The slaughter of civilians in Aleppo last week may have shocked the conscience of the world, but no one should have been surprised. Syria’s Assad regime has always treated opponents savagely, and its assault on Aleppo, once the country’s largest city, has been coming for a long time.
When Secretary of State John F. Kerry and U.N. Ambassador Samantha Power pleaded with Assad to observe the niceties of civilized warfare, they knew their words would likely have little impact.
“What has happened already in Aleppo is unconscionable,” Kerry said.
“Are you truly incapable of shame?” Power asked the Syrians and their allies. “Is there no act of barbarism against civilians, no execution of a child that gets under your skin?”
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But their anguish was real — in part because both Kerry and Power have long urged President Obama to intervene more forcefully in Syria, only to be rebuffed again and again.
The U.S. inability to stave off the fall of Aleppo was the tragic but predictable product of a mismatch between Obama’s rhetoric and his commitments.
Soon after the uprising against Assad began in 2011, Obama declared the United States on the side of the rebels and announced the dictator’s days were numbered.
The president never backed up those words with action, though, because he believed there was no compelling U.S. interest that justified direct intervention in the civil war. He insisted that there was no military solution to the conflict, and dispatched Kerry to seek cease-fires and peace talks.
Assad and his allies in Russia and Iran decided, to the contrary, that there was a military solution — and, so far, they are turning out to be right.
The winners are the Assad regime, the Iranian Revolutionary Guard and Lebanese Hezbollah, who supplied many of the ground troops, and Russia, which provided air power and special operations forces.
The city was the last major stronghold of the moderate rebels whom the United States had been supporting. Their defeat sends many of their surviving fighters into territory controlled by the more radical Conquest Front, Al Qaeda’s affiliate in Syria.
The battle in Aleppo also took Syrian troops away from the eastern front where they’ve been sporadically fighting Islamic State, allowing that group to reconquer Palmyra. So the fall of Aleppo is not only a humanitarian disaster; it’s a setback for hard-nosed U.S. interests, too.
In Obama’s defense, it’s true that there were never easy, cost-free alternatives to his policy of restraint. But it’s not true, as he also argued, that the only alternative was a full-scale U.S. invasion.
Obama aides spent years proposing less-costly alternatives, only to be turned down.
In 2012, then-Secretary of State Hillary Clinton and Defense Secretary Leon Panetta proposed arming moderate rebels who were already receiving aid from other Arab countries, but Obama rejected the idea. In 2013, after Assad used chemical weapons against civilians, Obama announced that he would retaliate with U.S. military force — but had second thoughts.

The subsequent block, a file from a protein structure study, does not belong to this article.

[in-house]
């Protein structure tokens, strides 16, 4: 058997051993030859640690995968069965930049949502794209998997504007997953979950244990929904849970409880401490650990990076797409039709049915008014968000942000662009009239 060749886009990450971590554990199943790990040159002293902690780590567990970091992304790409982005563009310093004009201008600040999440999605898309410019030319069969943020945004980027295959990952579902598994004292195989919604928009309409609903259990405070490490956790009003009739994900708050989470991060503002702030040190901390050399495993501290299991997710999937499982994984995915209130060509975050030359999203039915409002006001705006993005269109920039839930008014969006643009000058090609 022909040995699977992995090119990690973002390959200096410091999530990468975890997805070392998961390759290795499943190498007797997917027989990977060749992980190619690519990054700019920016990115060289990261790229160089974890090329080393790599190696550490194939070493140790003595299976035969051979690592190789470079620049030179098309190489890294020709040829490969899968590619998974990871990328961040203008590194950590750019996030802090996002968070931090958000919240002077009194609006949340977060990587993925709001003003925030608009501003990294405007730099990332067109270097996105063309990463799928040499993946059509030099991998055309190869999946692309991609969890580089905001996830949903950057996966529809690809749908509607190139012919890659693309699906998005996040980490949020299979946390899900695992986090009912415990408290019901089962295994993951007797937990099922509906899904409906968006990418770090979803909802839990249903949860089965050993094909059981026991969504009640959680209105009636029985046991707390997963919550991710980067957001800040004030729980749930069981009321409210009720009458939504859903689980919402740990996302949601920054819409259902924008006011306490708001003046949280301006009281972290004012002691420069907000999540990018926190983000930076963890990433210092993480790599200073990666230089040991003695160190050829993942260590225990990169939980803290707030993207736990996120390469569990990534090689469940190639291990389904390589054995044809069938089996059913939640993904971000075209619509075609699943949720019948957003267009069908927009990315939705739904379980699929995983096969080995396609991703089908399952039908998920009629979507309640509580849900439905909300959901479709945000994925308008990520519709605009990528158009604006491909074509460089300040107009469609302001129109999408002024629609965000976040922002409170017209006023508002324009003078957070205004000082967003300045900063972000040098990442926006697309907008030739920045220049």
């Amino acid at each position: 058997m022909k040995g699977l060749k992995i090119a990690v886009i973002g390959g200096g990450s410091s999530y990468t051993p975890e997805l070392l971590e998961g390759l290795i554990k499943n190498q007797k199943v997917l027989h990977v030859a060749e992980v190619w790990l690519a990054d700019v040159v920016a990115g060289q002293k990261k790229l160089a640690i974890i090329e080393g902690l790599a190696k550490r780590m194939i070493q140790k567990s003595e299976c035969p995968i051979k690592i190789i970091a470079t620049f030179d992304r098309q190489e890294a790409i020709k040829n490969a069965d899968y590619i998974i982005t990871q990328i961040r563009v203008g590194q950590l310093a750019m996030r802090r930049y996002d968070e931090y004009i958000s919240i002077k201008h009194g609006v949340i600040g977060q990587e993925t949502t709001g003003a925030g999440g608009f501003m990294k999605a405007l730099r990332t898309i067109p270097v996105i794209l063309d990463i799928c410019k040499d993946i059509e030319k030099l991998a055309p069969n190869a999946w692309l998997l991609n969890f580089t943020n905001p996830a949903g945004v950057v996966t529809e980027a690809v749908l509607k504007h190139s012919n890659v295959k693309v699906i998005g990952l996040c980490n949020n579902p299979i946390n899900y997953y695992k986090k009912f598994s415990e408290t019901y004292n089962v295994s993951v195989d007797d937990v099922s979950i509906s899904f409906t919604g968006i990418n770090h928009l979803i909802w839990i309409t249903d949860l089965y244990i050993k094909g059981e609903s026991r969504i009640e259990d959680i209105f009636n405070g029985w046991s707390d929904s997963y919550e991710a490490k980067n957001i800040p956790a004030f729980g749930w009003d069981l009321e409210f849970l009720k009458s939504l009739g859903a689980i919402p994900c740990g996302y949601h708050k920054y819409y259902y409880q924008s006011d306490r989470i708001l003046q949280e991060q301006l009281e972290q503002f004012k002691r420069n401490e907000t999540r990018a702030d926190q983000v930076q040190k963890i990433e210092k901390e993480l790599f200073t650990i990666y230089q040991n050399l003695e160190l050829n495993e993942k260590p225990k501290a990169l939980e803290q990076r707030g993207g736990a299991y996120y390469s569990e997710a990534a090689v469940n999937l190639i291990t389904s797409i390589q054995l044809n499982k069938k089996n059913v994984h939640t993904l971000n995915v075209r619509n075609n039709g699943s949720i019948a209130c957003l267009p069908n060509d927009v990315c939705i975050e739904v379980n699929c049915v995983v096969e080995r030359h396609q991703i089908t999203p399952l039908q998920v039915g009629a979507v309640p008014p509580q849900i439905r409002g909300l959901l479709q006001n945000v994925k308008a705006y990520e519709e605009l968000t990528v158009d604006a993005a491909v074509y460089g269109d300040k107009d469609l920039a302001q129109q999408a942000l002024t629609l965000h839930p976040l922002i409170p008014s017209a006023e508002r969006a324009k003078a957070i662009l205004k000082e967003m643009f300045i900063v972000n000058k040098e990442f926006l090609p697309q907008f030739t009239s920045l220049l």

In 2014, after Assad began dropping crude barrel bombs into rebel-held neighborhoods, aides proposed supplying anti-aircraft weapons to the insurgents, but they were denied.
Instead, in a half-measure, the United States sent anti-tank missiles, which helped the rebels win a series of victories on the ground and brought the war to an apparent stalemate in 2015.
At that point, though, Russia’s Vladimir Putin intervened, surprising the White House by sending air force units to back up Assad’s troops.
“The Russian intervention shut the door on U.S. action to protect civilians,” said Frederic C. Hof of the Atlantic Council, a former State Department expert on Syria. “The administration worried that any military action would risk a conflict with Russia.”
Meanwhile, Kerry doggedly negotiated a series of ceasefire agreements, none of which took hold.
The Obama administration didn’t start the Syrian rebellion and doesn’t bear sole responsibility for the disasters that followed. The Assad regime and its allies, after all, are the ones who battered Aleppo with pitiless force.
But officials acknowledge privately that Syria has been the greatest foreign policy failure of their eight years in office.
With only a month remaining in Obama’s term, there’s little more for them to do but continue pleading for an orderly evacuation of Aleppo, and to prepare their briefings for President-elect Trump.
Trump has suggested he might try to end the Syrian war by allying with Russia and leaving Assad in place. His national security advisor, Michael T. Flynn, has said he also wants to reduce Iran’s influence.
“Good luck,” said Hof. “We’re still coming at this from the sidelines, without much leverage to get what we want. That’s been the problem all along.”
Doyle McManus is a columnist for the Los Angeles Times. Reach him by email at firstname.lastname@example.org